Military contractors are hard to fire
By RICHARD LARDNER, Associated Press Writer Sat Feb 2,
6:00 AM ET
WASHINGTON - ITT Federal Services International, a
defense contractor hired to maintain battle gear for
U.S. troops in Iraq, repeatedly failed to do the job
Combat vehicles ITT declared as repaired and ready for
action flunked inspections and had to be fixed again.
Equipment to be sanitized for return to the United
States was found caked with dirt. And ITT's computer
database for tracking the work was rife with errors.
Formal "letters of concern" were sent to the
contractor. Still, the Army didn't fire ITT. Instead,
it gave the Colorado Springs, Colo.-based company more
work to do. Since October 2004, ITT has been paid $638
million through the Global Maintenance and Supply
The Army's ongoing arrangement with ITT, detailed in
an audit from the Government Accountability Office,
shows how captive the military has become to the
private sector for overseas support. Even when
contractors don't measure up, dismissing them may not
be an option because of the heavy pace of operations.
Sen. Claire McCaskill, D-Mo., co-author of legislation
creating a special commission to examine wartime
contracting, said poor-performing contractors are more
likely to get bonuses than to be penalized.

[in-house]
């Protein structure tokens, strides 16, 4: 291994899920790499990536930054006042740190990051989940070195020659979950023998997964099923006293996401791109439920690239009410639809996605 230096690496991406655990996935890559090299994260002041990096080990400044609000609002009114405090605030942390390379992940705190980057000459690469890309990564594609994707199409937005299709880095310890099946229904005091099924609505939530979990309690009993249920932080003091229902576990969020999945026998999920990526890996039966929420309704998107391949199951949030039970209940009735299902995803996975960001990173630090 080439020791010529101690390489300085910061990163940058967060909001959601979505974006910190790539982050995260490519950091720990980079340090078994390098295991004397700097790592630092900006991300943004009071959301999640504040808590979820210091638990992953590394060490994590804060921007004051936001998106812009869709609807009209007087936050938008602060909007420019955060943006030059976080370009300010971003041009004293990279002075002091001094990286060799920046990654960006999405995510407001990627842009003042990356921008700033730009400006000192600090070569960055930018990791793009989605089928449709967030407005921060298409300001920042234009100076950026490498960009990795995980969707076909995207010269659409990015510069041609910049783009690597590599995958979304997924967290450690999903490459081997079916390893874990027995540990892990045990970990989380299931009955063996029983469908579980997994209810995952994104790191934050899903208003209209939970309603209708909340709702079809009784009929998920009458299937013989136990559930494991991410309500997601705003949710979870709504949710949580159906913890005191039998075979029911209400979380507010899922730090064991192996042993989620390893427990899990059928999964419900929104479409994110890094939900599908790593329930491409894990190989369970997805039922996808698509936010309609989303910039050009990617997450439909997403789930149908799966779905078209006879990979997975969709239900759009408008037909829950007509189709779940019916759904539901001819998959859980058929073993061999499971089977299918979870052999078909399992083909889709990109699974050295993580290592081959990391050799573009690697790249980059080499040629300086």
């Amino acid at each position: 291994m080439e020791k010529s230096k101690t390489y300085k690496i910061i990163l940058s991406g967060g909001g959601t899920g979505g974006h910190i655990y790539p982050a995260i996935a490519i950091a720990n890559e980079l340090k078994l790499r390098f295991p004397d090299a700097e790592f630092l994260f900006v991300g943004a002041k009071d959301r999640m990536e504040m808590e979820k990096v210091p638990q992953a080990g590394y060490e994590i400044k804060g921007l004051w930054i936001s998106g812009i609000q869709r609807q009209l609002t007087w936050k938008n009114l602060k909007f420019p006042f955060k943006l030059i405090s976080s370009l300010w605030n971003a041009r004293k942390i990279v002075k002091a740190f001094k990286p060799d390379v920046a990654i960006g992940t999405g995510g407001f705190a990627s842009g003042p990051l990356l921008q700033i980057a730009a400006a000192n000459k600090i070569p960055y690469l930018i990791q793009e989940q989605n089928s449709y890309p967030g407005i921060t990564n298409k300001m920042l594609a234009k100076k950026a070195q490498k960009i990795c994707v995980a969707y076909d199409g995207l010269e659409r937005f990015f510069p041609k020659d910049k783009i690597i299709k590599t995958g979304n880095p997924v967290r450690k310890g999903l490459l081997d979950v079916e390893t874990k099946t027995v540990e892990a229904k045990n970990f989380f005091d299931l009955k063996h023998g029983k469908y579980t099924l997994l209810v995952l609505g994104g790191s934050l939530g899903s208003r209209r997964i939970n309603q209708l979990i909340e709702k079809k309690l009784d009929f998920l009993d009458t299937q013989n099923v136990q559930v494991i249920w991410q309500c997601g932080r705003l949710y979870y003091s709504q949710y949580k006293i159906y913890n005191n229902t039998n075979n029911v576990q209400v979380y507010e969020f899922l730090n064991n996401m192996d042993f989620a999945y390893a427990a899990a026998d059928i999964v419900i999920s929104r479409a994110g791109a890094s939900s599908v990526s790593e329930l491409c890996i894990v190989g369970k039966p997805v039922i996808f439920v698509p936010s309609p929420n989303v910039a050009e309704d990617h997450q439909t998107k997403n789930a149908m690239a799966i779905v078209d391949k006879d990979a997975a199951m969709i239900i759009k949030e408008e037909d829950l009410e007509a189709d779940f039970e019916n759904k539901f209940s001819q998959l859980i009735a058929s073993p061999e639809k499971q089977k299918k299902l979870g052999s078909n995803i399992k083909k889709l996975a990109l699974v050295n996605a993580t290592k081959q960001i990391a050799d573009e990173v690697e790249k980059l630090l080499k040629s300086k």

"It has just been a mess," McCaskill, a former state
auditor, said in an interview with The Associated
Press. "It's bad enough how much this war is costing.
But it's heartbreaking the amount of money that has
just gone up in smoke."
In ITT's case, there were too few soldiers to handle
the maintenance duties and no other contractors ready
to step in quickly, according to Redding Hobby, the
Army Sustainment Command's executive director for
field support operations.
"I'm not sure that our manning levels would have
allowed us to do anything except wring our hands and
worry and work people harder and work people
overtime," Hobby said in a telephone interview.
In a brief statement, ITT said it objected to the
GAO's conclusions and has "taken numerous corrective
actions." The company also said it has met the Army's
Contract personnel working for the Defense Department
now outnumber U.S. forces in Iraq and Afghanistan;
there are 196,000 private-sector workers in both
countries compared to 182,000 troops.